‘Charley In New Town’ (1948) at nearly 9 minutes is the first of Halas & Bachelor cartoons for the Central Office Of Information in full colour. I wasn’t sure what to expect from this film but it shows how towns have developed and the green belts where nothing was supposed to be built and the event of new towns. With a touch of humour, H&B ensured people took in what was shown about town development. I always thought it a shame these kinds of films faded away because they do help explain to the popular government decisions.

‘Your Very Good Health’ (1948) is another Halas & Bachelor colour cartoon running at 9 minutes using their Charley character as an everyman. This time they are focusing on the new National Health Service and how it would benefit everyone. The old fee panel system was more like an insurance based care system, sort of how health care is give to pets today, but only half the population could afford. The NHS would change that.

As much as I like the other material, the real find here is the Halas & Bachelor cartoons as the Central Office Of Information ones haven’t always been available. Collectively, this is an important slice of the past of British history which, if you have an interest in how World War Two changed things on the home front is a marvellous learning curve.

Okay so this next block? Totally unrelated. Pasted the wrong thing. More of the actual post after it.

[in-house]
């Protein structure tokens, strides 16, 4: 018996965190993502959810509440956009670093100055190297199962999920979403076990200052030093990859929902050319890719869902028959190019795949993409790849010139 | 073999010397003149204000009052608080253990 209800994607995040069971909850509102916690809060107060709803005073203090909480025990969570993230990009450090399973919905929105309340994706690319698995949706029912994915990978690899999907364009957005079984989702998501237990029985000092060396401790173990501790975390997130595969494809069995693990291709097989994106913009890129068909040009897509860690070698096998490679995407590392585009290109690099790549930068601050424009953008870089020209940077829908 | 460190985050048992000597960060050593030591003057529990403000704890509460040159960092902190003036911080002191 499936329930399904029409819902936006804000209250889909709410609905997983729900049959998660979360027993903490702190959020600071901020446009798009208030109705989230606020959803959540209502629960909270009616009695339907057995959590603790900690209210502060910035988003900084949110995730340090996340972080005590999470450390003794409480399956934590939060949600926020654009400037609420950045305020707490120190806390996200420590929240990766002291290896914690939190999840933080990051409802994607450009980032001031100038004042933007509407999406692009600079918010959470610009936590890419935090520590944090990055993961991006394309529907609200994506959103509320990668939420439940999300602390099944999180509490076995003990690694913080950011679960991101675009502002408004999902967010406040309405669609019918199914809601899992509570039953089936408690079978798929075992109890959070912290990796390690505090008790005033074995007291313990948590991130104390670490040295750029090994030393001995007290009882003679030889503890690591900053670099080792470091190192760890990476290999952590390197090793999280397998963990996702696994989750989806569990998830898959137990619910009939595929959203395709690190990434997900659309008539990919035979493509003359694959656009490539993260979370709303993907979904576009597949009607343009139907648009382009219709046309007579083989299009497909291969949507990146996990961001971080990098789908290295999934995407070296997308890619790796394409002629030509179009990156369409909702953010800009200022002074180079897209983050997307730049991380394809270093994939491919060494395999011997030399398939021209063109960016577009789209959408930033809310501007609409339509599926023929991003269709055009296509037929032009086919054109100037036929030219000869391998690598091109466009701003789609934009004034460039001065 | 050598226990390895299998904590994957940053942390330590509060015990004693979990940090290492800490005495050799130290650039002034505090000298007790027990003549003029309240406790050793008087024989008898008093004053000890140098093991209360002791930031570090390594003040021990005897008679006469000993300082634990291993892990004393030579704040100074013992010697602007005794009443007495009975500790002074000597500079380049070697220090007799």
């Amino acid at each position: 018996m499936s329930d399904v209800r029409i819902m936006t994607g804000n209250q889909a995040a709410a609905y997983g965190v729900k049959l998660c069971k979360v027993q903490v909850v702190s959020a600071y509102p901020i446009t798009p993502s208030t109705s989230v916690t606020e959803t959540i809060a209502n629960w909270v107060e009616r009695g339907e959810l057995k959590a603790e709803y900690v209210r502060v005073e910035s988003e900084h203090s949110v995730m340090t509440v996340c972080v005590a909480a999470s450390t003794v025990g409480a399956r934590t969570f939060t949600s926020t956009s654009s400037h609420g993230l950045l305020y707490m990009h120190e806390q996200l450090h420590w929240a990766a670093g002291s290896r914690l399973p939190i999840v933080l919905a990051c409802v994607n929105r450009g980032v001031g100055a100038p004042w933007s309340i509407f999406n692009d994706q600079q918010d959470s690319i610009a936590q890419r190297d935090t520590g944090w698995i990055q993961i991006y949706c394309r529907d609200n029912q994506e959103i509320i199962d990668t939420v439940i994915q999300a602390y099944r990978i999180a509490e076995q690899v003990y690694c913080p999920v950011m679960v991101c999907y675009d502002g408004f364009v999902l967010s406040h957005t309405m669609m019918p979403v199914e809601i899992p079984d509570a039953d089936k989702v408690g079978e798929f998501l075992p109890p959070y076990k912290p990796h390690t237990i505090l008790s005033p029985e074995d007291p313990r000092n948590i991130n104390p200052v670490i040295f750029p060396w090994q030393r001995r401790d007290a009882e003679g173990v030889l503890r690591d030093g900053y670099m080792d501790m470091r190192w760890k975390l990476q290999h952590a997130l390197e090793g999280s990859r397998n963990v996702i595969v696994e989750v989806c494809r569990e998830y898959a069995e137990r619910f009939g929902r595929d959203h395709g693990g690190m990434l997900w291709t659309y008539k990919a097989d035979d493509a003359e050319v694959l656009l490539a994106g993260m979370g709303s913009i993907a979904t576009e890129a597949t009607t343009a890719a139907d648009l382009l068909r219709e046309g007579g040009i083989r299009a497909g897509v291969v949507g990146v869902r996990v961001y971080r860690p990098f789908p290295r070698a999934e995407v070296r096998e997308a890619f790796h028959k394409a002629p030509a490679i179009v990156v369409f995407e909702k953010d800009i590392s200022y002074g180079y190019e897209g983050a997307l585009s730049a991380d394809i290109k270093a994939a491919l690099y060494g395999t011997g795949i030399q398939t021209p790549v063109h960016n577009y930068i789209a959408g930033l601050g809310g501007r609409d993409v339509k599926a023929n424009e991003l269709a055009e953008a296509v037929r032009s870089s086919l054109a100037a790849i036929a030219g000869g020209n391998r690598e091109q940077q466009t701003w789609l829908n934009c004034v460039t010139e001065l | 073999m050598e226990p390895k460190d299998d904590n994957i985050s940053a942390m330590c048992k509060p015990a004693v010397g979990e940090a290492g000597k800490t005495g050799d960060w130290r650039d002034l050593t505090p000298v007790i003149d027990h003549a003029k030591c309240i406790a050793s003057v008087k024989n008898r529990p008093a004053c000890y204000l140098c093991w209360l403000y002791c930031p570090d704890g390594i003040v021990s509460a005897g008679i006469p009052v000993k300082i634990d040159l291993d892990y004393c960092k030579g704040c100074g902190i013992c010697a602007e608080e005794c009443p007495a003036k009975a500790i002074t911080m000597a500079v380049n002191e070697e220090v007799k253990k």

GF Willmetts

April 2018

(region B blu-ray: British Film Institute. 1 blu-ray 78 minute film with extras. ASIN: BFIB1310. Price: £19.99 (UK))

cast: John Clemens, Googie Withers, Raymond Huntley, Renee Gadd, AE Matthews, Norman Shelby, Mabel Terry Lewis, Francis Rowe, JB Priestly, Ralph Michael and Brenda Bruce1

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Category: Films, Scifi

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About UncleGeoff

Geoff Willmetts has been editor at SFCrowsnest for some 21 plus years now, showing a versatility and knowledge in not only Science Fiction, but also the sciences and arts, all of which has been displayed here through editorials, reviews, articles and stories. With the latter, he has been running a short story series under the title of ‘Psi-Kicks’
If you want to contribute to SFCrowsnest, read the guidelines and show him what you can do. If it isn’t usable, he spends as much time telling you what the problems is as he would with material he accepts. This is largely how he got called an Uncle, as in Dutch Uncle. He’s not actually Dutch but hails from the west country in the UK.